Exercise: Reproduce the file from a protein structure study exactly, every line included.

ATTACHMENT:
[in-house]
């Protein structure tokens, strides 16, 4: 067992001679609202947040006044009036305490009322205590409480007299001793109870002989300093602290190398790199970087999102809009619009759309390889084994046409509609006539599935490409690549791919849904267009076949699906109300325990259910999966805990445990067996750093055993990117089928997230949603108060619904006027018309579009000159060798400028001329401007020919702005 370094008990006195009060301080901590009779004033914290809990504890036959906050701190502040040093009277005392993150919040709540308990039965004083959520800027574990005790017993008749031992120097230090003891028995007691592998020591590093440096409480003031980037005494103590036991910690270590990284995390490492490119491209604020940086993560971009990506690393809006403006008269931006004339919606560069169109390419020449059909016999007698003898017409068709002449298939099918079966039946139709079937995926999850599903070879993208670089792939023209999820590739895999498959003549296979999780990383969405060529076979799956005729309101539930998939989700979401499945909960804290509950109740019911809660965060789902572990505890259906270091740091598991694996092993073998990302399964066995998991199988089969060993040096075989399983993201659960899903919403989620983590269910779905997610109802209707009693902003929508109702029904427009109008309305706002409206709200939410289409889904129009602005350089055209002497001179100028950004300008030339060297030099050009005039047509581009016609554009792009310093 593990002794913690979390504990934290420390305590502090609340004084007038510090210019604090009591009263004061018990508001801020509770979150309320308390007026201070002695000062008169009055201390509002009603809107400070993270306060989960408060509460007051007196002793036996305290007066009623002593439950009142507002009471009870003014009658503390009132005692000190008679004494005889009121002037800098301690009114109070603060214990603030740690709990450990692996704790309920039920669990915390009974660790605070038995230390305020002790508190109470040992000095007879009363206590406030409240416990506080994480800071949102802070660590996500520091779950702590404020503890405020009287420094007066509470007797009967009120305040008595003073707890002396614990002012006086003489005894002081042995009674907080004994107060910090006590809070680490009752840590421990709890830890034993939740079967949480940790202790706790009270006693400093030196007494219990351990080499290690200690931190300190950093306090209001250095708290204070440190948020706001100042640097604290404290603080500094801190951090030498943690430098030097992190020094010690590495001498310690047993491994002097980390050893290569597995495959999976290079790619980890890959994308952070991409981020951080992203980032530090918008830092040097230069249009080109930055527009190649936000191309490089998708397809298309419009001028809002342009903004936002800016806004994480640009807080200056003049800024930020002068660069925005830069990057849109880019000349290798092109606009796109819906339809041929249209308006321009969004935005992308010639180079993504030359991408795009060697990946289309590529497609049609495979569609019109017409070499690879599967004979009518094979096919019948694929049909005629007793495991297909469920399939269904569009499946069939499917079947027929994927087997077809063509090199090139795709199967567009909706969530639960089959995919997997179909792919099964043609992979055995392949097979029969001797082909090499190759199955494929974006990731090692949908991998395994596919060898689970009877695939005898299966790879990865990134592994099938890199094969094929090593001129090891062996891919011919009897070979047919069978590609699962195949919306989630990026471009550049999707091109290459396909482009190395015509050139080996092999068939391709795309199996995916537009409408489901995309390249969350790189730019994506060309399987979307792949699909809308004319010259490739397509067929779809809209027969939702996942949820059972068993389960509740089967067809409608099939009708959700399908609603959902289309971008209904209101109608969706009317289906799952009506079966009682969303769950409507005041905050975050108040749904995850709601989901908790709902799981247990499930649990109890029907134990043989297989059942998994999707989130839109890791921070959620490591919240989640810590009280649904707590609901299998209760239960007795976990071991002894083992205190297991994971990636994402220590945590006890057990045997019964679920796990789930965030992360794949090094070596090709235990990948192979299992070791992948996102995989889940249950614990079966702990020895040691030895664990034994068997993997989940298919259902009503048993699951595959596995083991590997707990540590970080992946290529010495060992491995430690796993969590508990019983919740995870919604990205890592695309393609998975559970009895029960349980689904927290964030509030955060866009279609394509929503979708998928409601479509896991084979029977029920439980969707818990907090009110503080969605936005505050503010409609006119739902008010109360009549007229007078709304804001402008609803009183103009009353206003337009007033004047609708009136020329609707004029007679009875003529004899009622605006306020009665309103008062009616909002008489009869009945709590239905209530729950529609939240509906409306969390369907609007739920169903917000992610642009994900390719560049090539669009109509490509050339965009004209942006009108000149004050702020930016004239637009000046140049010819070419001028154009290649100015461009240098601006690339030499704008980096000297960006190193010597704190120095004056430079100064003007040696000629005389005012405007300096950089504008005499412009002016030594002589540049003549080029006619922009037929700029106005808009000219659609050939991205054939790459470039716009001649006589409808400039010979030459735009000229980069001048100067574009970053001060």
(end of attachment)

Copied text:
[in-house]
């Protein structure tokens, strides 16, 4: 067992001679609202947040006044009036305490009322205590409480007299001793109870002989300093602290190398790199970087999102809009619009759309390889084994046409509609006539599935490409690549791919849904267009076949699906109300325990259910999966805990445990067996750093055993990117089928997230949603108060619904006027018309579009000159060798400028001329401007020919702005 370094008990006195009060301080901590009779004033914290809990504890036959906050701190502040040093009277005392993150919040709540308990039965004083959520800027574990005790017993008749031992120097230090003891028995007691592998020591590093440096409480003031980037005494103590036991910690270590990284995390490492490119491209604020940086993560971009990506690393809006403006008269931006004339919606560069169109390419020449059909016999007698003898017409068709002449298939099918079966039946139709079937995926999850599903070879993208670089792939023209999820590739895999498959003549296979999780990383969405060529076979799956005729309101539930998939989700979401499945909960804290509950109740019911809660965060789902572990505890259906270091740091598991694996092993073998990302399964066995998991199988089969060993040096075989399983993201659960899903919403989620983590269910779905997610109802209707009693902003929508109702029904427009109008309305706002409206709200939410289409889904129009602005350089055209002497001179100028950004300008030339060297030099050009005039047509581009016609554009792009310093 593990002794913690979390504990934290420390305590502090609340004084007038510090210019604090009591009263004061018990508001801020509770979150309320308390007026201070002695000062008169009055201390509002009603809107400070993270306060989960408060509460007051007196002793036996305290007066009623002593439950009142507002009471009870003014009658503390009132005692000190008679004494005889009121002037800098301690009114109070603060214990603030740690709990450990692996704790309920039920669990915390009974660790605070038995230390305020002790508190109470040992000095007879009363206590406030409240416990506080994480800071949102802070660590996500520091779950702590404020503890405020009287420094007066509470007797009967009120305040008595003073707890002396614990002012006086003489005894002081042995009674907080004994107060910090006590809070680490009752840590421990709890830890034993939740079967949480940790202790706790009270006693400093030196007494219990351990080499290690200690931190300190950093306090209001250095708290204070440190948020706001100042640097604290404290603080500094801190951090030498943690430098030097992190020094010690590495001498310690047993491994002097980390050893290569597995495959999976290079790619980890890959994308952070991409981020951080992203980032530090918008830092040097230069249009080109930055527009190649936000191309490089998708397809298309419009001028809002342009903004936002800016806004994480640009807080200056003049800024930020002068660069925005830069990057849109880019000349290798092109606009796109819906339809041929249209308006321009969004935005992308010639180079993504030359991408795009060697990946289309590529497609049609495979569609019109017409070499690879599967004979009518094979096919019948694929049909005629007793495991297909469920399939269904569009499946069939499917079947027929994927087997077809063509090199090139795709199967567009909706969530639960089959995919997997179909792919099964043609992979055995392949097979029969001797082909090499190759199955494929974006990731090692949908991998395994596919060898689970009877695939005898299966790879990865990134592994099938890199094969094929090593001129090891062996891919011919009897070979047919069978590609699962195949919306989630990026471009550049999707091109290459396909482009190395015509050139080996092999068939391709795309199996995916537009409408489901995309390249969350790189730019994506060309399987979307792949699909809308004319010259490739397509067929779809809209027969939702996942949820059972068993389960509740089967067809409608099939009708959700399908609603959902289309971008209904209101109608969706009317289906799952009506079966009682969303769950409507005041905050975050108040749904995850709601989901908790709902799981247990499930649990109890029907134990043989297989059942998994999707989130839109890791921070959620490591919240989640810590009280649904707590609901299998209760239960007795976990071991002894083992205190297991994971990636994402220590945590006890057990045997019964679920796990789930965030992360794949090094070596090709235990990948192979299992070791992948996102995989889940249950614990079966702990020895040691030895664990034994068997993997989940298919259902009503048993699951595959596995083991590997707990540590970080992946290529010495060992491995430690796993969590508990019983919740995870919604990205890592695309393609998975559970009895029960349980689904927290964030509030955060866009279609394509929503979708998928409601479509896991084979029977029920439980969707818990907090009110503080969605936005505050503010409609006119739902008010109360009549007229007078709304804001402008609803009183103009009353206003337009007033004047609708009136020329609707004029007679009875003529004899009622605006306020009665309103008062009616909002008489009869009945709590239905209530729950529609939240509906409306969390369907609007739920169903917000992610642009994900390719560049090539669009109509490509050339965009004209942006009108000149004050702020930016004239637009000046140049010819070419001028154009290649100015461009240098601006690339030499704008980096000297960006190193010597704190120095004056430079100064003007040696000629005389005012405007300096950089504008005499412009002016030594002589540049003549080029006619922009037929700029106005808009000219659609050939991205054939790459470039716009001649006589409808400039010979030459735009000229980069001048100067574009970053001060």